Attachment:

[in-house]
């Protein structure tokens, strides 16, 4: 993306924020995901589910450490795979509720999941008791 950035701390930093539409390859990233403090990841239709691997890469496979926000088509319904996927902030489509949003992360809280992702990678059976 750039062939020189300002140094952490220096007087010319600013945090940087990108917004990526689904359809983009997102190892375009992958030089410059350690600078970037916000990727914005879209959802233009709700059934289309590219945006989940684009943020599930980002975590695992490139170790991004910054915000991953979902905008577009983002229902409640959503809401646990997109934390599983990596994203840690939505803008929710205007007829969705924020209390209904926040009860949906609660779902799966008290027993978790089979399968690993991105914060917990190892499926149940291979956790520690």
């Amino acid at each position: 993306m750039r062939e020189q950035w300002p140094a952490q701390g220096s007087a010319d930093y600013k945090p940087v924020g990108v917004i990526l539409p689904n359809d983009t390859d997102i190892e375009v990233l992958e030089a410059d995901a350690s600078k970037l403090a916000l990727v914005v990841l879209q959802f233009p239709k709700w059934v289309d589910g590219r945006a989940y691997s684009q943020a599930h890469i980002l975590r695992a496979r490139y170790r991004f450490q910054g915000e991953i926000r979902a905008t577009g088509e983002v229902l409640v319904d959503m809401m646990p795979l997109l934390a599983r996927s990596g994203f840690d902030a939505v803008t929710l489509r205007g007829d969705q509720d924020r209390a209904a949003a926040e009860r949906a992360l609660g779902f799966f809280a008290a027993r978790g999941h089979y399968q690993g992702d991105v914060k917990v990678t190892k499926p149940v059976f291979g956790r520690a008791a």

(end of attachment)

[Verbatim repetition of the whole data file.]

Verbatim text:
[in-house]
């Protein structure tokens, strides 16, 4: 993306924020995901589910450490795979509720999941008791 950035701390930093539409390859990233403090990841239709691997890469496979926000088509319904996927902030489509949003992360809280992702990678059976 750039062939020189300002140094952490220096007087010319600013945090940087990108917004990526689904359809983009997102190892375009992958030089410059350690600078970037916000990727914005879209959802233009709700059934289309590219945006989940684009943020599930980002975590695992490139170790991004910054915000991953979902905008577009983002229902409640959503809401646990997109934390599983990596994203840690939505803008929710205007007829969705924020209390209904926040009860949906609660779902799966008290027993978790089979399968690993991105914060917990190892499926149940291979956790520690």
């Amino acid at each position: 993306m750039r062939e020189q950035w300002p140094a952490q701390g220096s007087a010319d930093y600013k945090p940087v924020g990108v917004i990526l539409p689904n359809d983009t390859d997102i190892e375009v990233l992958e030089a410059d995901a350690s600078k970037l403090a916000l990727v914005v990841l879209q959802f233009p239709k709700w059934v289309d589910g590219r945006a989940y691997s684009q943020a599930h890469i980002l975590r695992a496979r490139y170790r991004f450490q910054g915000e991953i926000r979902a905008t577009g088509e983002v229902l409640v319904d959503m809401m646990p795979l997109l934390a599983r996927s990596g994203f840690d902030a939505v803008t929710l489509r205007g007829d969705q509720d924020r209390a209904a949003a926040e009860r949906a992360l609660g779902f799966f809280a008290a027993r978790g999941h089979y399968q690993g992702d991105v914060k917990v990678t190892k499926p149940v059976f291979g956790r520690a008791a």